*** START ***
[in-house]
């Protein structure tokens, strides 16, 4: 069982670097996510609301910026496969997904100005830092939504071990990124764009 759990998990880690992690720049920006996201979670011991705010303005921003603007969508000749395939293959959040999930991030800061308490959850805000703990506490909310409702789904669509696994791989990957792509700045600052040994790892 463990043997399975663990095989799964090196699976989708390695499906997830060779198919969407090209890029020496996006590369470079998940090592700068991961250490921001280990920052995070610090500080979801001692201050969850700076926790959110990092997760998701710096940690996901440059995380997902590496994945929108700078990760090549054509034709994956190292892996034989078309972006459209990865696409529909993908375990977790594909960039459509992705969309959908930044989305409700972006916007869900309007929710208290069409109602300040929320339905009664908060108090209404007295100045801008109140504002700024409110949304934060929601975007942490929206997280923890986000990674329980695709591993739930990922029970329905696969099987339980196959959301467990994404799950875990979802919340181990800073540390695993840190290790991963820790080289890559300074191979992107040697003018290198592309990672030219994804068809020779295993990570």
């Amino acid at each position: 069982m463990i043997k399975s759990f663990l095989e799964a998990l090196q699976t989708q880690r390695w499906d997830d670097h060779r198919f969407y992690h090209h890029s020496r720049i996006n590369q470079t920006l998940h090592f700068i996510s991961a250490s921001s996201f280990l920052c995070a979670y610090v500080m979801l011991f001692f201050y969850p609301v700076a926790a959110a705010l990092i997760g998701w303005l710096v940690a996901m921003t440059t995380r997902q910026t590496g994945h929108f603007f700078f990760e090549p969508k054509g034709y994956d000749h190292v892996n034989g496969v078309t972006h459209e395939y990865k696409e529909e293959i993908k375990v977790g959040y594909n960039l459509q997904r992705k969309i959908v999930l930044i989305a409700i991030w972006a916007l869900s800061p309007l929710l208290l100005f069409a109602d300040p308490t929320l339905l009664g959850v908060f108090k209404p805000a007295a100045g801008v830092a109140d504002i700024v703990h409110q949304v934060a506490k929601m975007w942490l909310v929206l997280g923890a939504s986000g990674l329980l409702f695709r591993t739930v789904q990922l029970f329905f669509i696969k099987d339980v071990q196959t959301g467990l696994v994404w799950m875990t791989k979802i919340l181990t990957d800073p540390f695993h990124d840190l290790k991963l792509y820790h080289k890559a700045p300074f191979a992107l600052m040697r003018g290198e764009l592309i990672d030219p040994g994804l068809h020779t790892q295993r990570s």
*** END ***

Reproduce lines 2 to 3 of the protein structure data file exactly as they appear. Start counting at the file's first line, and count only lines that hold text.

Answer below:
């Protein structure tokens, strides 16, 4: 069982670097996510609301910026496969997904100005830092939504071990990124764009 759990998990880690992690720049920006996201979670011991705010303005921003603007969508000749395939293959959040999930991030800061308490959850805000703990506490909310409702789904669509696994791989990957792509700045600052040994790892 463990043997399975663990095989799964090196699976989708390695499906997830060779198919969407090209890029020496996006590369470079998940090592700068991961250490921001280990920052995070610090500080979801001692201050969850700076926790959110990092997760998701710096940690996901440059995380997902590496994945929108700078990760090549054509034709994956190292892996034989078309972006459209990865696409529909993908375990977790594909960039459509992705969309959908930044989305409700972006916007869900309007929710208290069409109602300040929320339905009664908060108090209404007295100045801008109140504002700024409110949304934060929601975007942490929206997280923890986000990674329980695709591993739930990922029970329905696969099987339980196959959301467990994404799950875990979802919340181990800073540390695993840190290790991963820790080289890559300074191979992107040697003018290198592309990672030219994804068809020779295993990570």
């Amino acid at each position: 069982m463990i043997k399975s759990f663990l095989e799964a998990l090196q699976t989708q880690r390695w499906d997830d670097h060779r198919f969407y992690h090209h890029s020496r720049i996006n590369q470079t920006l998940h090592f700068i996510s991961a250490s921001s996201f280990l920052c995070a979670y610090v500080m979801l011991f001692f201050y969850p609301v700076a926790a959110a705010l990092i997760g998701w303005l710096v940690a996901m921003t440059t995380r997902q910026t590496g994945h929108f603007f700078f990760e090549p969508k054509g034709y994956d000749h190292v892996n034989g496969v078309t972006h459209e395939y990865k696409e529909e293959i993908k375990v977790g959040y594909n960039l459509q997904r992705k969309i959908v999930l930044i989305a409700i991030w972006a916007l869900s800061p309007l929710l208290l100005f069409a109602d300040p308490t929320l339905l009664g959850v908060f108090k209404p805000a007295a100045g801008v830092a109140d504002i700024v703990h409110q949304v934060a506490k929601m975007w942490l909310v929206l997280g923890a939504s986000g990674l329980l409702f695709r591993t739930v789904q990922l029970f329905f669509i696969k099987d339980v071990q196959t959301g467990l696994v994404w799950m875990t791989k979802i919340l181990t990957d800073p540390f695993h990124d840190l290790k991963l792509y820790h080289k890559a700045p300074f191979a992107l600052m040697r003018g290198e764009l592309i990672d030219p040994g994804l068809h020779t790892q295993r990570s």